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Chapter 10. Beyond Their Means: Balance ... > The Balance Sheet and Those Beloved ...

The Balance Sheet and Those Beloved Footnotes

So, we know we should look at the balance sheet and see whether the company we may want to invest in is “leveraged” with large amounts of debt. There are, however, two possible problems. First, perhaps we can’t find a balance sheet in the company’s latest quarterly earnings press release. Second, looking at the balance sheet isn’t going to be enough.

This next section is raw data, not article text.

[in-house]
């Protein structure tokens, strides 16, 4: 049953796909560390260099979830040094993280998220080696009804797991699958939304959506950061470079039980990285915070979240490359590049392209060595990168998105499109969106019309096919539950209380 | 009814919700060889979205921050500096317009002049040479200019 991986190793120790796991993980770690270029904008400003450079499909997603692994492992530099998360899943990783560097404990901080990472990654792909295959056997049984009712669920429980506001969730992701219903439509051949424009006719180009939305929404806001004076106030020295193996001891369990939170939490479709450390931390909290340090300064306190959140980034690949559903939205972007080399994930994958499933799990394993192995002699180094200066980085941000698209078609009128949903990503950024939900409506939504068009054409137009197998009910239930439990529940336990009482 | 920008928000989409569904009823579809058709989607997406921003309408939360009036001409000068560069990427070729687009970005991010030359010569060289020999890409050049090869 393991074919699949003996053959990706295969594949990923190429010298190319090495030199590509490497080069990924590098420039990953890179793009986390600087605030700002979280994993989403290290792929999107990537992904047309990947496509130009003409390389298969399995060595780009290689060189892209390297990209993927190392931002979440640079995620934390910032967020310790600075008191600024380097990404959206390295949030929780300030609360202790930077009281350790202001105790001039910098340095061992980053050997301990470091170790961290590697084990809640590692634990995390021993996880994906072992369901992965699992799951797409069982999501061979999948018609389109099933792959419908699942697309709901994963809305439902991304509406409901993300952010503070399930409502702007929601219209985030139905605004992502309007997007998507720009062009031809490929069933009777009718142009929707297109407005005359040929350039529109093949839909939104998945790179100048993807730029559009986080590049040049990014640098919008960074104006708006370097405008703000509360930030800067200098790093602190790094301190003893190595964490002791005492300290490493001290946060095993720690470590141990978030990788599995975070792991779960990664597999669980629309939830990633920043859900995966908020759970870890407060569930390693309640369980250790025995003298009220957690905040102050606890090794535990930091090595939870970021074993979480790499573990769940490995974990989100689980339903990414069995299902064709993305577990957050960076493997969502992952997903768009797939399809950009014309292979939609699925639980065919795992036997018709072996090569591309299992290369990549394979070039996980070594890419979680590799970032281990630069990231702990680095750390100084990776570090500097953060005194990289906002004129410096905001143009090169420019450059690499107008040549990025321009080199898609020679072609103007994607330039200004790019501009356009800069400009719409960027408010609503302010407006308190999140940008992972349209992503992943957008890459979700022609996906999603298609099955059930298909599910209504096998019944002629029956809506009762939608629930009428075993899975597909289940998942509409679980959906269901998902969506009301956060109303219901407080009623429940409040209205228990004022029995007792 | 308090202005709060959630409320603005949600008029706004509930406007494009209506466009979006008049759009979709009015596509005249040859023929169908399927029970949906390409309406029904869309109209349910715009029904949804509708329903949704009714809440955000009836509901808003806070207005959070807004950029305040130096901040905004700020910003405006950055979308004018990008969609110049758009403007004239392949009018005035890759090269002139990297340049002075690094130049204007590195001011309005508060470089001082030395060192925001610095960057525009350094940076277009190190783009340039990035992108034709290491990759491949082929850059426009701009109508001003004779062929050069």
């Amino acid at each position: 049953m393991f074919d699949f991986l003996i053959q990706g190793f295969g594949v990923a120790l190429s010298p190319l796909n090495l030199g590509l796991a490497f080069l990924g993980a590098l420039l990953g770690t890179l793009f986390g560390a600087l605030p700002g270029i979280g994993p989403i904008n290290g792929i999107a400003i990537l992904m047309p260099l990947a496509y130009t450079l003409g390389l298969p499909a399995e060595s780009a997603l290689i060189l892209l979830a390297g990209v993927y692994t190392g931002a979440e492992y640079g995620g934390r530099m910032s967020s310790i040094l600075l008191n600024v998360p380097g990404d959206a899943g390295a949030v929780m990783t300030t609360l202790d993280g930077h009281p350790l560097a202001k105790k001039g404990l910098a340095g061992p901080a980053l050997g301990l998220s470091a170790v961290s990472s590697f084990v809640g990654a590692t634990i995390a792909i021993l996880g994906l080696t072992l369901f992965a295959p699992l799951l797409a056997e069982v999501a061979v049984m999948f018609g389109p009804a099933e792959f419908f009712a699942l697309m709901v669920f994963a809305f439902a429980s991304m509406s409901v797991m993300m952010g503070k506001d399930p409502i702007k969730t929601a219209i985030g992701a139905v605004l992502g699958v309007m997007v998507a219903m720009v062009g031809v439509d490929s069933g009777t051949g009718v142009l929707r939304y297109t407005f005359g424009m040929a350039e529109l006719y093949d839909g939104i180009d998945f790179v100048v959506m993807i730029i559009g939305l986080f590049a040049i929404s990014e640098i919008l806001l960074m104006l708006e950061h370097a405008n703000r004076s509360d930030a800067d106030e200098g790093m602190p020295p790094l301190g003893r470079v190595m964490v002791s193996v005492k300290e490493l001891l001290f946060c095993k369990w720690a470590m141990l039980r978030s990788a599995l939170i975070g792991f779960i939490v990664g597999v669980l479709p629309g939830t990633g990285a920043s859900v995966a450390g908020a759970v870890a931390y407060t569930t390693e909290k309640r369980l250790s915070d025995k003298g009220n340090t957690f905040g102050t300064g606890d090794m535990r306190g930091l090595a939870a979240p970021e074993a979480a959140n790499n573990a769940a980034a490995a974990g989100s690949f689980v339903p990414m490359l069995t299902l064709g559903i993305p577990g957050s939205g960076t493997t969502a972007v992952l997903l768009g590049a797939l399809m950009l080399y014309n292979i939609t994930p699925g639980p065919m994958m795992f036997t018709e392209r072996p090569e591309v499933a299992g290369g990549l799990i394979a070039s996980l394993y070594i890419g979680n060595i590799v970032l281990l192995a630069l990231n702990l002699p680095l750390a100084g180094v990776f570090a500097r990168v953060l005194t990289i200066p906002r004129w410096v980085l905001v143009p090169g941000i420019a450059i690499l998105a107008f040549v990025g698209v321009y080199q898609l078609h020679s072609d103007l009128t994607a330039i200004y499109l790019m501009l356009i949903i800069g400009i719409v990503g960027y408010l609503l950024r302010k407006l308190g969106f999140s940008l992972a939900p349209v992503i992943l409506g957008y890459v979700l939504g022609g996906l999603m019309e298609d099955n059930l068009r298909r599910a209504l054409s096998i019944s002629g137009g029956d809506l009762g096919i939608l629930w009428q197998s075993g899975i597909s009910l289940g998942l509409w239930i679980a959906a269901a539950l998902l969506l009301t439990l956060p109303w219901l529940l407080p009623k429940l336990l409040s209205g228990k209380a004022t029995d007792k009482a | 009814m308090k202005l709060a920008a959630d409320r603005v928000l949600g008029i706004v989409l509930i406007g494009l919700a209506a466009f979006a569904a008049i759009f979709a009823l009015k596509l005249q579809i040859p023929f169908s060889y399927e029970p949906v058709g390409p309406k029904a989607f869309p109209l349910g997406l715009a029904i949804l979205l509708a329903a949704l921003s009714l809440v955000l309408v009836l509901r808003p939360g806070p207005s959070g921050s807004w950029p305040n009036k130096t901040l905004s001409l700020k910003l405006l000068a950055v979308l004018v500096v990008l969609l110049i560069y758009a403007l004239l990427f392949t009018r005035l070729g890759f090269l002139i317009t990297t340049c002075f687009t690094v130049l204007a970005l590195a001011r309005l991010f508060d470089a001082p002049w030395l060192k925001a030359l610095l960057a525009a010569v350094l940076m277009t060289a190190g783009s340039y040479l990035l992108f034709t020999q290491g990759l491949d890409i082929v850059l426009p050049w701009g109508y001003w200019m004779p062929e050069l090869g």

Yes, in an era when investors have begun to demand more than just a dreamed-up earnings figure to trade from, many companies are still not issuing full balance sheets and cash-flow statements when they announce quarterly earnings. In October 2002, 24 of the 30 blue-chip companies that make up the Dow Jones industrial average did not break out a separate cash-flow statement in their latest release and a number of the most prominent—including General Electric and Walt Disney Co.—did not include balance sheets either, while others only included selected data such as assets and accounts receivable. Investors are told to wait a few weeks until the company files the full documents with the SEC—by which time the share price may have gone to the moon and back based on the earnings release.


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